You get richer by doing what you do better… and trading for what you don’t do.
Also, cheap foreign labor should have dragged down the cost of goods and services imported from overseas.
Even if his own wages went nowhere, the average American working man should have seen an increase in his real standard of living. Adjusted for negative inflation (deflation)… his real wages should have gone up.
But they didn’t… because something else was going on…
The Swamp was growing. The U.S. economy was becoming less productive and more “financialized”… and chockablock with cronies, zombies, and win-lose hustlers.
The insiders and the rich navigated through the Swamp and continued to make money. But the typical working stiff in the Main Street economy sank.
More on how that happened… tomorrow.
Editor’s Note: Some dear readers recently ordered some of Bill’s Tacana Malbec from his vineyard in Argentina. The entire supply was gone in less than three days. As Bill prepares for next year’s harvest, he’d like to hear from you. Should he plant more grapes? Send your feedback with this brief survey.
By Joe Withrow, Head of Research, Bonner & Partners
It might soon get even harder to buy that F-150 pickup truck Bill described above.
That’s because the 10-year Treasury yield just shot past 3% once again…
Today’s chart tracks the 10-year Treasury yield – the global benchmark for interest rates – from September 2017 through today.
As you can see, the 10-year Treasury yield has risen 49%, or 100 basis points, from its September 2017 low. It’s now at 3.07%.
The 10-year Treasury is the most widely tracked instrument in finance. Borrowing rates on most other debt instruments – corporate and municipal bonds… mortgages… consumer loans – are priced in relation to the 10-year Treasury yield.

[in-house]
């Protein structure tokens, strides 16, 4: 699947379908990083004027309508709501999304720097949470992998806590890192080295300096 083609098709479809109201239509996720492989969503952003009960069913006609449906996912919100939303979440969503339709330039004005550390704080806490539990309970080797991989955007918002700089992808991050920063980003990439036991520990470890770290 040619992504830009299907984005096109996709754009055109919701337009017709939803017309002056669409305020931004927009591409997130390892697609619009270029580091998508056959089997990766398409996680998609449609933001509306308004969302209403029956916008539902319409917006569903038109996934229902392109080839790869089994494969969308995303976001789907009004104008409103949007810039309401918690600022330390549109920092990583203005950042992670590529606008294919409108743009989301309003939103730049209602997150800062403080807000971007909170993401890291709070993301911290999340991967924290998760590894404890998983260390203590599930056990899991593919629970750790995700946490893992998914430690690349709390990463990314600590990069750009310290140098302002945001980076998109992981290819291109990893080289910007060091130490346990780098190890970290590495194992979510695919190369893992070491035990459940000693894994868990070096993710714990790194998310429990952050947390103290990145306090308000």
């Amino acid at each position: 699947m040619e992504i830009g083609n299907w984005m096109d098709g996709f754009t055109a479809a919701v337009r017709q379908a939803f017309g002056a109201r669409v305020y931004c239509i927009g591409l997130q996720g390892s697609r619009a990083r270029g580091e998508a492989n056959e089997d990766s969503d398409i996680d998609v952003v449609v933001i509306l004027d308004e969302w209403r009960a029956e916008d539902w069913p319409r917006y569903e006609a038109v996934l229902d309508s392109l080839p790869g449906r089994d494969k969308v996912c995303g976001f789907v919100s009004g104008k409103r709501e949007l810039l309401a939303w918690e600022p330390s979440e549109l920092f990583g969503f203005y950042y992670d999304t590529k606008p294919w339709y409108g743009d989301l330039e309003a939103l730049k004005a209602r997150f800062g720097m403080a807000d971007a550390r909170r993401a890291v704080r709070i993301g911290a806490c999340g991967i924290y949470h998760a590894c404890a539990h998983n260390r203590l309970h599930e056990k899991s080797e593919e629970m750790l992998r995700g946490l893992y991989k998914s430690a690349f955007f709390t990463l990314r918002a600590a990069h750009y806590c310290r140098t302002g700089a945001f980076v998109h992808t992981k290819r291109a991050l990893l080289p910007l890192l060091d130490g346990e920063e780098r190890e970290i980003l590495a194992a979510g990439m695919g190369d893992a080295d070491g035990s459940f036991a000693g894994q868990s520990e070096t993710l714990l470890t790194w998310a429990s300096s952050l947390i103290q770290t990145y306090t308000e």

In other words, when the 10-year Treasury yield rises, so do borrowing costs throughout the economy.
And as Bill has suggested before, it appears the long-term interest rate cycle shifted from “down” to “up” after the 10-year Treasury yield bottomed at 1.37% in 2016.
If Bill is right, we can expect interest rates to move steadily higher in the coming years and decades.
That means consumers hoping to buy that pickup truck or new home will likely be paying more in interest… and giving up more of their limited time.
– Joe Withrow
Passive Investing Has Made Us Dumb
We’re in a golden age of passive investing. In recent years, billions of dollars have flowed into funds that passively track an index or sector. Investors have been rewarded with lower fees and, more or less, reliable returns. But there’s just one problem: It’s making the stock market less efficient.